Pat Kultgen knew she'd seen the white dove before.
|Pat Kultgen and Carolyn Pustejovsky|
She's a Facebook hawk, and on a recent day, she was out at her barn near Lorena, tending to horses she raises as a passionate avocation.
And there it was, a snow-white dove with clipped wings, perched as big as life and pretty as a picture, the very one she'd seen before, posted on Facebook.
“This dove showed up at the barn three days ago. It belongs to Carolyn Pstejovsky, who lost her son in the West blast. I am 30 miles south of West (upwind) and the bird had clipped wings. Its mate survived; all the babies are dead or missing. The blast was on April 17.”
Naturally, this brought out the bird dog, the nosey newshound in The Legendary Jim Parks.
Somewhere, a whiskey-throated desk man from the spirit world intoned, “You mean you didn't ask? Kid, there might be work for you at the phone company. Y'never know...”
I just had to ask.
“How did you locate Mrs. Pustejovsky? Is the bird tagged? I know it's a stupid question, but I just have to ask...”
Mrs. Kultgen replied, almost immediately, “That's a good question.”
She wrote back, “The bird was not tagged. The bird was returned home via social networking, technology, and old-fashioned prayer.”
Like most mysteries, this one has a logical explanation – if you know where to look. Then and there, a little committee formed to solve the riddle, almost immediately.
“...Shortly after the blast, someone posted a picture on the Facebook page, 'Pray for West,' of a white dove on a pile of rubble. I remembered that one of the comments said the bird belonged to someone whose house had been destroyed, and she was looking for others. I sent a text to a friend of mine, asking if she knew who had lost the birds. Within minutes she replied she didn't, but sent the number to the West City Hall. The woman who answered gave the number to the church where Carolyn works. She answered and emotionally told me she would be right out...”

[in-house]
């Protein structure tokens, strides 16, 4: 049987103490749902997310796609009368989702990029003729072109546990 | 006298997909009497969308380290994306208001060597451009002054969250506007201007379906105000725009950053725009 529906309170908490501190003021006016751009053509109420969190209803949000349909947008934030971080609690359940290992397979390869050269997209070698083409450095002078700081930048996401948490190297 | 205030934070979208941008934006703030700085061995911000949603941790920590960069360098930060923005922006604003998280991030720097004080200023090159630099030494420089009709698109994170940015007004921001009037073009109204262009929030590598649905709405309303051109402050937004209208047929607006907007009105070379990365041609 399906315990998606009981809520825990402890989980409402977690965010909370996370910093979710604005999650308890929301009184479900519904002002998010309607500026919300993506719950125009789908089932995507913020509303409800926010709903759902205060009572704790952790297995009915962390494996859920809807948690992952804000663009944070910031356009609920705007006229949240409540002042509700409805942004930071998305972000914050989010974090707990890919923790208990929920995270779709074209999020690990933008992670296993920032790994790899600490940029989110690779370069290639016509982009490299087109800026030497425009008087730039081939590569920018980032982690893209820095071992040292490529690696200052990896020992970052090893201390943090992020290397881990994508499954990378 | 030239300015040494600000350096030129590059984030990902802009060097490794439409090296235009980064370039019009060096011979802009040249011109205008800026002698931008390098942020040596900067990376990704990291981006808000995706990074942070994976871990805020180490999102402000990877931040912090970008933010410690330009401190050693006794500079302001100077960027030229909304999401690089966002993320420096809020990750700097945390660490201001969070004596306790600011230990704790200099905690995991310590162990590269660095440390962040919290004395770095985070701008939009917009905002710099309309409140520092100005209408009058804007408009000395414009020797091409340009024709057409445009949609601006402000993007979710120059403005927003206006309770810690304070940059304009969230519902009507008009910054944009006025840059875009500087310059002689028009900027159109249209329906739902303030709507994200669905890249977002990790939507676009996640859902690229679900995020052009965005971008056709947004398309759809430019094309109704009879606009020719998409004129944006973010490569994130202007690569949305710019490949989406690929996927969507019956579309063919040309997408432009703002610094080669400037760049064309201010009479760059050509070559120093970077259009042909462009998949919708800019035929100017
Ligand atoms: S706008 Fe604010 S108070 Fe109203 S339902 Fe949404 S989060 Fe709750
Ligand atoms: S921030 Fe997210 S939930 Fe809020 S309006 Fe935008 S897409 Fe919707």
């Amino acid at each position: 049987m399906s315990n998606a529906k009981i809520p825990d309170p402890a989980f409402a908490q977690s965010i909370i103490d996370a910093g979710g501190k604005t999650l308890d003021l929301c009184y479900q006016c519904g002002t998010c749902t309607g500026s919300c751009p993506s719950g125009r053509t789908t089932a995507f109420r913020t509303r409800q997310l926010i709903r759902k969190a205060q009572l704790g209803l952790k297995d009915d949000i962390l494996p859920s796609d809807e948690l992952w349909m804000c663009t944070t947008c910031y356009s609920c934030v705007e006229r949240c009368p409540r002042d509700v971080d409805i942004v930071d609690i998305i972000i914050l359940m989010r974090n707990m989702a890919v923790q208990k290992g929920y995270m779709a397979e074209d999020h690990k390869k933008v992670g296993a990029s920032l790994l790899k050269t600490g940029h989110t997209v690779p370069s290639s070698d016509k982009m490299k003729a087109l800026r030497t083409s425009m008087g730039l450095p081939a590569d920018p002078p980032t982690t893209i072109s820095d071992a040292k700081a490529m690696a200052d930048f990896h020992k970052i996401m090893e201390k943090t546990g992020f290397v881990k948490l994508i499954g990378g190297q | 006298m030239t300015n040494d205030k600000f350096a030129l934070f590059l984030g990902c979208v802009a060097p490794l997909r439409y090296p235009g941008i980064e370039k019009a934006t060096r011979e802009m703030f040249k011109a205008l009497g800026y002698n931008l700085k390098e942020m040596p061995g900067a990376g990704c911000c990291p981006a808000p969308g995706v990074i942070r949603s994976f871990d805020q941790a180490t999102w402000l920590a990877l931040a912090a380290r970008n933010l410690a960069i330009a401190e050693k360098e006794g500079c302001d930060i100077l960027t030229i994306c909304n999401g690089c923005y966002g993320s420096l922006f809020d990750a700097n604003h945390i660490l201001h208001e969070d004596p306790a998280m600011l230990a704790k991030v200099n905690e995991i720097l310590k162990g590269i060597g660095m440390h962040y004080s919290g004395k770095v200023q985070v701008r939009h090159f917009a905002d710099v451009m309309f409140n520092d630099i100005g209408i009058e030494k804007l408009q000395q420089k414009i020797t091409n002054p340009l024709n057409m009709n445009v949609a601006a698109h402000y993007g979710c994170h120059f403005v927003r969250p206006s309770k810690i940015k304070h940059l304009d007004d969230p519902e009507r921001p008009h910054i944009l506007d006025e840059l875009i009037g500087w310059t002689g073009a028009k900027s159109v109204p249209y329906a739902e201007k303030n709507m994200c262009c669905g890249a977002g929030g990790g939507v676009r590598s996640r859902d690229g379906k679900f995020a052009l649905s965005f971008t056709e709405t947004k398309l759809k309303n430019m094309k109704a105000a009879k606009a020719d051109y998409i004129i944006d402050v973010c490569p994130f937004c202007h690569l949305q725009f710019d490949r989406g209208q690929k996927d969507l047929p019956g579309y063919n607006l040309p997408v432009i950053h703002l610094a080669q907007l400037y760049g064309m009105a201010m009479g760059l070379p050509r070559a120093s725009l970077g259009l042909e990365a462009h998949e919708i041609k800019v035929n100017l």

Calmer heads prevailed. It just wasn't the right time of day for something as important as bringing the white dove home - to West.
Horse sense won out.
“...I suggested she wait until dusk, when the bird would roost. For the next few hours, I prayed the bird wouldn't fly off, and I put out extra food. When they arrived, she told me she had been praying to her dead son for guidance when I called...”
This was the time for action. The moment had arrived.
“We found an old minnow net and a stool and the bird calmly let us catch it. The effortless flow of the events was surprising; the fact it happened at all was hard to believe.”
Now that the moment had passed, Mrs. Kultgen began to feel its importance; the momentous gravity of a truly amazing happening began to sink in.
“I wish there was more I could have done to help them. The depth of their loss and grief is beyond my comprehension. As a side note, I'd like to add it is their young grandson who is selling hot dogs to fund the memorial park in West...”
Hot dogs, all around. Hot dogs for everyone, I say. Any style – New York, Chicago, Kosher or not, it's only a thing when you stop and think about it. With or without the relish, mustard or horse radish – salad peppers – whatever.
This is a good day for hot dogs.